But most disappointing to me was Flavia's voice--in the first one, she is precocious and does not act like your typical 11 year old, but it's written in such a way that you can suspend disbelief. In this one, she sounds more like the 50-some odd year old man that writes her, and her interest in poisons at certain points goes from being kind of naughty fun to signaling "future serial killer."

    The one good thing about the book is that it gave me a new word--muddlerumpus, which basically means shenanigans. But in my head, I hear eccentric, middle-aged BBC characters in flowered dresses saying, "Mr. Thistlewaite, your addition of herring to the Earl Grey has caused a muddlerumpus of the first degree!" I'm trying to find a situation where I can combine "muddlerumpus" with "hootenany" to make the greatest, most annoying hipster sentence of all time.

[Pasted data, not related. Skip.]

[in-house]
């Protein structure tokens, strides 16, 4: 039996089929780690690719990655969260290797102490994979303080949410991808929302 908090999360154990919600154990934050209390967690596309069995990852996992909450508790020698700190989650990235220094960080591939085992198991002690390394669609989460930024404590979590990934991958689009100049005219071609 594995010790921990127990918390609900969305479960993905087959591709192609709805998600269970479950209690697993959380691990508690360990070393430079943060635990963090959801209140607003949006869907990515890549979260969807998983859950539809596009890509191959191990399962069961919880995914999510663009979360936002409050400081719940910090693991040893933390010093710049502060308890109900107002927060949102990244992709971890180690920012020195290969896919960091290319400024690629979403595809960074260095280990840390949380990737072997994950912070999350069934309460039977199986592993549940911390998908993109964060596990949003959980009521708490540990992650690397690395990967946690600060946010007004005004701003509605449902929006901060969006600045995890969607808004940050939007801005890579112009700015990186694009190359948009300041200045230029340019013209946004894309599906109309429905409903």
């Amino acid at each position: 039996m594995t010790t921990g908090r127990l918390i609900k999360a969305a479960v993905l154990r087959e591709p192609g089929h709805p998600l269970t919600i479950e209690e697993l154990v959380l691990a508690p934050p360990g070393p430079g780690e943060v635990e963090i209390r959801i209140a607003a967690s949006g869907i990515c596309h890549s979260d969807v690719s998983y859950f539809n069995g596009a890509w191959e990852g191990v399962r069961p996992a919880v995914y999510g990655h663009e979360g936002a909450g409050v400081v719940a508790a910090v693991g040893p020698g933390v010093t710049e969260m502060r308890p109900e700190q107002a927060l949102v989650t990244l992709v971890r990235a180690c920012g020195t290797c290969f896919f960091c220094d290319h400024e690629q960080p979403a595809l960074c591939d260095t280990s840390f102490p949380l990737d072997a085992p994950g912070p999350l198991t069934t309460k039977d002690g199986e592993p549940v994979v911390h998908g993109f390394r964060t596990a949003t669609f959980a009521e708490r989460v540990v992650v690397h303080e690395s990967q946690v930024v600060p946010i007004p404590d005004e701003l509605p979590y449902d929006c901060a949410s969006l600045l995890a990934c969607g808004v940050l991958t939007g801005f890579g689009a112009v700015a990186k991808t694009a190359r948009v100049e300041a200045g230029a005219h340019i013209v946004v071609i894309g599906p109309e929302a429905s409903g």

"The practice of sport is a human right. Every individual must have the possibility of practicing sport, without discrimination of any kind and in the Olympic spirit, which requires mutual understanding with a spirit of friendship, solidarity and fair play." –Olympic Charter

  8. #8
    Loving on babies!
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    Just finished "Walking into the night" by Olaf Olafsson. It's a novel about the butler of William Randolph Hearst, at Hearst castle. Decent enough read, with the main character being both likeable and despicable. There's a lot of back and forth between his current station and his earlier years.

    Just starting "Veronika decides to die" by Paulo Coehlo. About three chapters in and it's quite intriguing.
    I am free of all prejudices. I hate everyone equally.~W. C. Fields

  9. #9